First COVID-19 vaccines to be administered in seven WellSpan hospitals

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First COVID-19 vaccines to be administered in seven WellSpan hospitals

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WellSpan Surgery & Rehabilitation Hospital team members Deena Lakota and David Weaver get COVID-19 vaccinations at the Apple Hill site in York County.

York Daily Record

It’s a big day for WellSpan Health as a number of their hospitals across central Pennsylvania began administering their first shipments of the coronavirus vaccine Friday — the beginning of a massive inoculation rollout expected to expand to other hospitals in the coming days.

“It’s definitely given me hope, and I’m very excited,” said Dr. Eugene Curley, a WellSpan medical director for infection control and prevention. “If you just look at the last nine months — lockdown in the spring, things got better when we opened back up. But then we saw these peaks and valleys. And in the last month or so, numbers are definitely going in the wrong direction. The cases are the worst they’ve ever been, so I think this is one of the steps we need to turn the corner.”

Surgical ICU Nurse Madison Myers receives the COVID-19 vaccine Friday morning at WellSpan Surgery & Rehabilitation Hospital in York. (Photo: Submitted)

More: How will Pa. distribute a COVID-19 vaccine? Answers and challenges start to emerge

By Thursday afternoon — just days after the Food and Drug Administration awarded Pfizer emergency use authorization — WellSpan Health received 975 vaccinations for a total of 6,825 doses across their seven hospitals. Moderna is expected to follow closely on Pfizer’s heels with its own vaccine in the coming days or weeks.

“We have been doing preparations and planning for this day for months,” Curley said. “And I think it’s a testament to our preparedness that we’ve received all vaccine doses to our hospitals.”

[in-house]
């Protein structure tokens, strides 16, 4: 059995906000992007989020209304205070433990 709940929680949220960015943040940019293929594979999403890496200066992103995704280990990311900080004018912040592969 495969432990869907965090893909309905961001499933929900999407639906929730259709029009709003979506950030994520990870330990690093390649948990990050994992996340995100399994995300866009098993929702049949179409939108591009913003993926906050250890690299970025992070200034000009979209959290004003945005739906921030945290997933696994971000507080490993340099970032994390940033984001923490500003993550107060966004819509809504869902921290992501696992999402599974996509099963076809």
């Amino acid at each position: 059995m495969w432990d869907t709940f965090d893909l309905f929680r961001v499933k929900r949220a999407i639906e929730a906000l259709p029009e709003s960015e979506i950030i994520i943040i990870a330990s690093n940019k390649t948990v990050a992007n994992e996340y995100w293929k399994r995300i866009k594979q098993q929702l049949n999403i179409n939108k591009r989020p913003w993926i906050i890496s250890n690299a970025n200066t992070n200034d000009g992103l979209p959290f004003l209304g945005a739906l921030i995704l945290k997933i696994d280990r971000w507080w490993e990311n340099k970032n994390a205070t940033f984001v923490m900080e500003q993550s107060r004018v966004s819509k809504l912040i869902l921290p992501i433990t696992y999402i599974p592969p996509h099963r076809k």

The shipments were sent directly to hospitals with guidance from the state government and will be entirely used to give the first dose to front-line health care workers who are most exposed to the virus.

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A WellSpan delivery driver is applauded as she wheels in 975 doses of the Pfizer COVID-19 vaccine into WellSpan Good Samaritan Hospital, Dece. 15, 2020. (Photo: Cameron Clark, York Daily Record)

Which WellSpan front-line healthcare workers are first in line?

Curley said that this does not stop at nurses and doctors, but rather includes anybody who would potentially need to enter the COVID unit.

“That could be someone from dietary bringing a tray to a patient, a physical or occupational therapist,” he said. “It could be a variety of front-line caregivers, not just doctors and nurses.”

Vaccinations across WellSpan hospitals began at 6 a.m. Friday in the following locations:

  • WellSpan Ephrata Community Hospital
  • WellSpan Gettysburg Hospital
  • WellSpan Waynesboro Hospital
  • WellSpan Surgery & Rehabilitation Hospital

On Saturday, the vaccinations will be administered in

  • WellSpan Chambersburg Hospital
  • WellSpan Good Samaritan Hospital
  • WellSpan York Hospital

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Good Samaritan is one of the first hospitals in the state to get the new COVID-19 vaccine. Inoculations should start later in the week.

Lebanon Daily News

Will the vaccine be required for staff?

The vaccination process is similar to the flu vaccine, Curley said. Staff will get their injection and be monitored for about 15 minutes before being permitted to leave.

The difference, he said, is that WellSpan mandates that all workers receive the flu vaccine. And right now, the coronavirus vaccine is not being required. 

“And if a staff member says they don’t want the vaccine now, but in a week or two changes their mind,” Curley said. “We are allowing them to schedule a vaccination.”

The COVID-19 vaccinations, a triumph of modern medical research, will bring a two-fold benefit to hospitals. Even the first dose of the two-dose vaccine will give front-line health care workers some defense against the virus, decreasing the odds they will fall ill while they await a second dose in about three weeks.

And fewer workers falling sick will also allow hospitals to increase their capacity for patients – of which there are plenty. As of Friday, 6,209 Pennsylvania patients are hospitalized and 1,246 in the Intensive Care Unit.

Pfizer’s vaccine is believed to be about 95% effective at preventing infection, but this immunity does not take effect overnight. Health care workers who get the vaccine this week will need a second dose in about 21 days, Curley said, and then it takes another week for the vaccine to provide its maximum effectiveness.

That means no Pennsylvanian will be fully vaccinated until January.

Also of interest:

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